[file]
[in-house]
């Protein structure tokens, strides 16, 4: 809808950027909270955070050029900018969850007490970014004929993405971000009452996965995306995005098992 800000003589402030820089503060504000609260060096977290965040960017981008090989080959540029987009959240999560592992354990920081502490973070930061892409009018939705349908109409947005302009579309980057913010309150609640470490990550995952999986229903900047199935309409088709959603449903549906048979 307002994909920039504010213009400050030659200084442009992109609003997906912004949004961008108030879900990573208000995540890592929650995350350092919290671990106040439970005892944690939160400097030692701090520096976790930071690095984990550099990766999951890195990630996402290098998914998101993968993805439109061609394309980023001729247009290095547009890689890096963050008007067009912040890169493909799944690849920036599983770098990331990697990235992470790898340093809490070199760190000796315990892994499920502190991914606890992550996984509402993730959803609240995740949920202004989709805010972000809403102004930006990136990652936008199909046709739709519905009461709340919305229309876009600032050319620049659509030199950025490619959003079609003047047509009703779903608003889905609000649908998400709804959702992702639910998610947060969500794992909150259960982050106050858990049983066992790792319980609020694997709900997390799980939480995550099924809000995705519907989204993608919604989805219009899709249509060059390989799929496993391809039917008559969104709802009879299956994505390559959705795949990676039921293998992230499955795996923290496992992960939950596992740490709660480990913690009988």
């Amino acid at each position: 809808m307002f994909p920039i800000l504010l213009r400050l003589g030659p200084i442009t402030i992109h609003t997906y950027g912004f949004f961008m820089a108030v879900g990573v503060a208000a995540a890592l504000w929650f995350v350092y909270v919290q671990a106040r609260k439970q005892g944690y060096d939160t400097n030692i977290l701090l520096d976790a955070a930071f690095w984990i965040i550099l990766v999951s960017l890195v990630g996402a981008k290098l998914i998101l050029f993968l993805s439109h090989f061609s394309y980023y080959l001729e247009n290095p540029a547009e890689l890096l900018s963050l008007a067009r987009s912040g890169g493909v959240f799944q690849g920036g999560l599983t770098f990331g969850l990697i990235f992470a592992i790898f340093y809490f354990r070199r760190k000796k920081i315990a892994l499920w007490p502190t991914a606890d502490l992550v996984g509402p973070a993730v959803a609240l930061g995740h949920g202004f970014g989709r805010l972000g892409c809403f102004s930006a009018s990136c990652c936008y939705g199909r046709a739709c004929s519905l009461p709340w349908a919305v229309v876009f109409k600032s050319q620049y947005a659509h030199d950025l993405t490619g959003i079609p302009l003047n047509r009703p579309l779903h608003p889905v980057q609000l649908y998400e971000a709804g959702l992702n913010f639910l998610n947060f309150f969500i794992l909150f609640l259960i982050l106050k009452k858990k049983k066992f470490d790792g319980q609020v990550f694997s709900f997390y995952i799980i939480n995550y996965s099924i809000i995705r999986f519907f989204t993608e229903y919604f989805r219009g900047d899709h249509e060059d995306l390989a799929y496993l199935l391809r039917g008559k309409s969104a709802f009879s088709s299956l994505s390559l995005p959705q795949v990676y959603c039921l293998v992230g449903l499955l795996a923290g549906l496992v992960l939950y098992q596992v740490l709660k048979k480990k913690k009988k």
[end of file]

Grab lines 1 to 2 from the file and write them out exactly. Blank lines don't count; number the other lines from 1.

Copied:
[in-house]
């Protein structure tokens, strides 16, 4: 809808950027909270955070050029900018969850007490970014004929993405971000009452996965995306995005098992 800000003589402030820089503060504000609260060096977290965040960017981008090989080959540029987009959240999560592992354990920081502490973070930061892409009018939705349908109409947005302009579309980057913010309150609640470490990550995952999986229903900047199935309409088709959603449903549906048979 307002994909920039504010213009400050030659200084442009992109609003997906912004949004961008108030879900990573208000995540890592929650995350350092919290671990106040439970005892944690939160400097030692701090520096976790930071690095984990550099990766999951890195990630996402290098998914998101993968993805439109061609394309980023001729247009290095547009890689890096963050008007067009912040890169493909799944690849920036599983770098990331990697990235992470790898340093809490070199760190000796315990892994499920502190991914606890992550996984509402993730959803609240995740949920202004989709805010972000809403102004930006990136990652936008199909046709739709519905009461709340919305229309876009600032050319620049659509030199950025490619959003079609003047047509009703779903608003889905609000649908998400709804959702992702639910998610947060969500794992909150259960982050106050858990049983066992790792319980609020694997709900997390799980939480995550099924809000995705519907989204993608919604989805219009899709249509060059390989799929496993391809039917008559969104709802009879299956994505390559959705795949990676039921293998992230499955795996923290496992992960939950596992740490709660480990913690009988």